A rare annular solar eclipse will pass over North, Central and South America this month, offering skygazers the last chance to view one for more than 20 years.
On 14 October, the Moon will pass in front of the Sun while at its furthest point from Earth, meaning it will not completely cover our star. This will create an effect that astronomers have dubbed a “ring of fire”.
The 2023 celestial event will be visible across eight US states, passing from Oregon in the north west to Texas in the south east, starting at 9.13am PT and ending at 12.03pm CT.
After passing over the Gulf of Mexico, the eclipse will then cross Mexico, Belize, Honduras, Panama, Colombia and Brazil.
People on the ground will first see a partial eclipse as the Moon moves in front of the Sun. After about an hour and 20 minutes, the annularity will occur, lasting between one and five minutes.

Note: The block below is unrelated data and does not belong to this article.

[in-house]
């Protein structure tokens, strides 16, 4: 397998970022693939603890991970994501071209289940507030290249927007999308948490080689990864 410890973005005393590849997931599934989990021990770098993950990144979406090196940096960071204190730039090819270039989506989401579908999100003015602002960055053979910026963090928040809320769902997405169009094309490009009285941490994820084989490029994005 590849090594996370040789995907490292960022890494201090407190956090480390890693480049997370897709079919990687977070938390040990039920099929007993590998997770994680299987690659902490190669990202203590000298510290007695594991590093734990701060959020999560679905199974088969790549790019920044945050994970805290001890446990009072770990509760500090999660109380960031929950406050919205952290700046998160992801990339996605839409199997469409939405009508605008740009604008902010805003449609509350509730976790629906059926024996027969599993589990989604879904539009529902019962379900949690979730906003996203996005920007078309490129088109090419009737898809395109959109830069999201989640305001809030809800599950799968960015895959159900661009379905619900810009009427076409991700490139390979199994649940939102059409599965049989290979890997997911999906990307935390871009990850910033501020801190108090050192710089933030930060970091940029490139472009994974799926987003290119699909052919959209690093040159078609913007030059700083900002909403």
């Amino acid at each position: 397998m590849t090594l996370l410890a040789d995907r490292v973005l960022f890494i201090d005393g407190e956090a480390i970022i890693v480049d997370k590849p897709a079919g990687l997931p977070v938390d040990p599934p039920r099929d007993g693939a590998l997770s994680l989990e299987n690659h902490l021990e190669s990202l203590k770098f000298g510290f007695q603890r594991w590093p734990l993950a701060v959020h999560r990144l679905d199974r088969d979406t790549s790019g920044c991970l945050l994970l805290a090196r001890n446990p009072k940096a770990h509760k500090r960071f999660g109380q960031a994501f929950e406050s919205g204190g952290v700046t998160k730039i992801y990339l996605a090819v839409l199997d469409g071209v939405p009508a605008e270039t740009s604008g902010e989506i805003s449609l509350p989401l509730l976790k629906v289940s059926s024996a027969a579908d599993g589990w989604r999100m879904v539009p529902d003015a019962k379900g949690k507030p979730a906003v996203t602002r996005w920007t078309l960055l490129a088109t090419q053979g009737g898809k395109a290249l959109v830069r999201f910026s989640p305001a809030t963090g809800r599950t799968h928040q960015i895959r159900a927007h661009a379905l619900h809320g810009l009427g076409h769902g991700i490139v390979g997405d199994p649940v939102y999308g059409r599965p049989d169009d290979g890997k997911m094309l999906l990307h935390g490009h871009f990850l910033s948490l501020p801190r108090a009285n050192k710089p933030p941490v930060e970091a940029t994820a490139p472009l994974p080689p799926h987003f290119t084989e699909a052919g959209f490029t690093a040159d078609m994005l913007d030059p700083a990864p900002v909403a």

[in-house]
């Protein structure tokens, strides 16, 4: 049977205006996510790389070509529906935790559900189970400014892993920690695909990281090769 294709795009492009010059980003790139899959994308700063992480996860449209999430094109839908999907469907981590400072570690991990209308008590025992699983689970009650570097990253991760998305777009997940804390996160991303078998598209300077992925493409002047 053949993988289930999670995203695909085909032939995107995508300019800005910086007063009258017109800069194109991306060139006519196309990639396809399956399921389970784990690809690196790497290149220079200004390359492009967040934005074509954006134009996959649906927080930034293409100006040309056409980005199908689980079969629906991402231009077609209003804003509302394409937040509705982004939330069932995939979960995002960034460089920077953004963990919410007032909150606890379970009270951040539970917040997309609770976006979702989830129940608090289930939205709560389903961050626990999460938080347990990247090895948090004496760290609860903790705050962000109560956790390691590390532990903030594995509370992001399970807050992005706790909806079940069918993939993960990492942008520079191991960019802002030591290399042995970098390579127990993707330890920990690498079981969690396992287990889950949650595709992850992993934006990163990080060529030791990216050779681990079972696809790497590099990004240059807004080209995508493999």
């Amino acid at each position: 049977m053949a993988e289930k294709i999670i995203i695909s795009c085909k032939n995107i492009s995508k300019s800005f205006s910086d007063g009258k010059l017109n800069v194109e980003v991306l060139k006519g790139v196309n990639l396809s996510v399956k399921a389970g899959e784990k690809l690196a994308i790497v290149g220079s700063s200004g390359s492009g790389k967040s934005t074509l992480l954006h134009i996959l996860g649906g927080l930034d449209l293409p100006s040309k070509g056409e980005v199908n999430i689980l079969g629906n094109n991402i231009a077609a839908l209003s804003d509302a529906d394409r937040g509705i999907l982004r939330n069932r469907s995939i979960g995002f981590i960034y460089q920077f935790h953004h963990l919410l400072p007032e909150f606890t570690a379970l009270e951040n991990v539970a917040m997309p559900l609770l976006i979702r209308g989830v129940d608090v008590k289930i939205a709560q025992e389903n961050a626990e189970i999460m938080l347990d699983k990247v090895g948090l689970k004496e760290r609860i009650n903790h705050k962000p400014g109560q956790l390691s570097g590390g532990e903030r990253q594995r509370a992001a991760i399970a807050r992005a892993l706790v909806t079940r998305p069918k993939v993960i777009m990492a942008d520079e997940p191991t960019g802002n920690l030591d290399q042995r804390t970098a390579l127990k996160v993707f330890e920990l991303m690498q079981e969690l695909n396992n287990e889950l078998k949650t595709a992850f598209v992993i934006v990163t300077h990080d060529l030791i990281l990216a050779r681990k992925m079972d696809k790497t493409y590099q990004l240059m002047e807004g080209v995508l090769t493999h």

The US space agency advises anyone viewing the annular solar eclipse to wear specialised eye protection designed for looking at the Sun, as the Moon will not completely block out the light.
“During the eclipse, the sky will grow dimmer, though not as dark as during a total solar eclipse. Some animals may begin to behave as if it is dusk and the air may feel cooler,” Nasa notes on its website.
“Do not look at the Sun through a camera lens, telescope, binoculars, or any other optical device while wearing eclipse glasses or using a handheld solar viewer – the concentrated solar rays will burn through the filter and cause serious eye injury.”
People in neighbouring countries and states will be able to see a partial solar eclipse, though they will not experience the “ring of fire” effect.
The next annular solar eclipse crossing the US will take place in 2046, according to Nasa’s eclipse program manager Kelly Korreck, however a total solar eclipse will be visible from North America on 8 April, 2024.
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